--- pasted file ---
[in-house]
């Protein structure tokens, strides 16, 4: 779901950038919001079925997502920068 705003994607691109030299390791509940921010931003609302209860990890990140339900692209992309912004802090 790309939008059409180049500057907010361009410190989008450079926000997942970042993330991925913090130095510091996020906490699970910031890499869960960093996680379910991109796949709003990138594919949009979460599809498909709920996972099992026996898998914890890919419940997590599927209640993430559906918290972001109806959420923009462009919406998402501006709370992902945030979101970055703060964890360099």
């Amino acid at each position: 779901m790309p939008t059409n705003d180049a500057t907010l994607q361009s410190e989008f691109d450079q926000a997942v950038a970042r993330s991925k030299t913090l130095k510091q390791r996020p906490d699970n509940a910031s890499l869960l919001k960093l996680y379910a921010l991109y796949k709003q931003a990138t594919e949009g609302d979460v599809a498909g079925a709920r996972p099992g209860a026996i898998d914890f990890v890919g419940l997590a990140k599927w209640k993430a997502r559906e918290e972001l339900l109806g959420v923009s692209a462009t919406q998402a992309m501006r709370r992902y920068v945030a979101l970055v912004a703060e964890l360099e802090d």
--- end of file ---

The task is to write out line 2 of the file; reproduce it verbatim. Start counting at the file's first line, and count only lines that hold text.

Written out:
């Protein structure tokens, strides 16, 4: 779901950038919001079925997502920068 705003994607691109030299390791509940921010931003609302209860990890990140339900692209992309912004802090 790309939008059409180049500057907010361009410190989008450079926000997942970042993330991925913090130095510091996020906490699970910031890499869960960093996680379910991109796949709003990138594919949009979460599809498909709920996972099992026996898998914890890919419940997590599927209640993430559906918290972001109806959420923009462009919406998402501006709370992902945030979101970055703060964890360099």